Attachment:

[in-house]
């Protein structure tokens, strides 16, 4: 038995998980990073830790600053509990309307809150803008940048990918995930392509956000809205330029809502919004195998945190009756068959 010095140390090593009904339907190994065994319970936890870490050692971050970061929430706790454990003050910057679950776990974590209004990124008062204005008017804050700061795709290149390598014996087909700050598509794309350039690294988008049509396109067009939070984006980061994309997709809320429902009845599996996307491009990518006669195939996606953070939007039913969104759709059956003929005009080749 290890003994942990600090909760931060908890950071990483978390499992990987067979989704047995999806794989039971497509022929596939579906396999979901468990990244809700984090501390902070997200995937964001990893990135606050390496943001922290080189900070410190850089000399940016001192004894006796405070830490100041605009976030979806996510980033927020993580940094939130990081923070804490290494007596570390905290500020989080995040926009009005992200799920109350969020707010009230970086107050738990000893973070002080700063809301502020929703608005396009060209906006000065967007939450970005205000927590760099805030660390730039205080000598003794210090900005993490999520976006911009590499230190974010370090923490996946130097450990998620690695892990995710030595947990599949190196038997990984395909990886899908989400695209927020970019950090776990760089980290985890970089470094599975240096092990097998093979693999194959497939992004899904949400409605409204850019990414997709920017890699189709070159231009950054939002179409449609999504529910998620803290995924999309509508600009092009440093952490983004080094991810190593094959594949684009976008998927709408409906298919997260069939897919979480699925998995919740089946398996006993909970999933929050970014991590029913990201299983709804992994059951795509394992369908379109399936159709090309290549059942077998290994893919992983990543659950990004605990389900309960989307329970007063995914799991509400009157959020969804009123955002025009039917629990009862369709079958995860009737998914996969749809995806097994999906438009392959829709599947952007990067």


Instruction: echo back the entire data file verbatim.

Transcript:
[in-house]
């Protein structure tokens, strides 16, 4: 038995998980990073830790600053509990309307809150803008940048990918995930392509956000809205330029809502919004195998945190009756068959 010095140390090593009904339907190994065994319970936890870490050692971050970061929430706790454990003050910057679950776990974590209004990124008062204005008017804050700061795709290149390598014996087909700050598509794309350039690294988008049509396109067009939070984006980061994309997709809320429902009845599996996307491009990518006669195939996606953070939007039913969104759709059956003929005009080749 290890003994942990600090909760931060908890950071990483978390499992990987067979989704047995999806794989039971497509022929596939579906396999979901468990990244809700984090501390902070997200995937964001990893990135606050390496943001922290080189900070410190850089000399940016001192004894006796405070830490100041605009976030979806996510980033927020993580940094939130990081923070804490290494007596570390905290500020989080995040926009009005992200799920109350969020707010009230970086107050738990000893973070002080700063809301502020929703608005396009060209906006000065967007939450970005205000927590760099805030660390730039205080000598003794210090900005993490999520976006911009590499230190974010370090923490996946130097450990998620690695892990995710030595947990599949190196038997990984395909990886899908989400695209927020970019950090776990760089980290985890970089470094599975240096092990097998093979693999194959497939992004899904949400409605409204850019990414997709920017890699189709070159231009950054939002179409449609999504529910998620803290995924999309509508600009092009440093952490983004080094991810190593094959594949684009976008998927709408409906298919997260069939897919979480699925998995919740089946398996006993909970999933929050970014991590029913990201299983709804992994059951795509394992369908379109399936159709090309290549059942077998290994893919992983990543659950990004605990389900309960989307329970007063995914799991509400009157959020969804009123955002025009039917629990009862369709079958995860009737998914996969749809995806097994999906438009392959829709599947952007990067």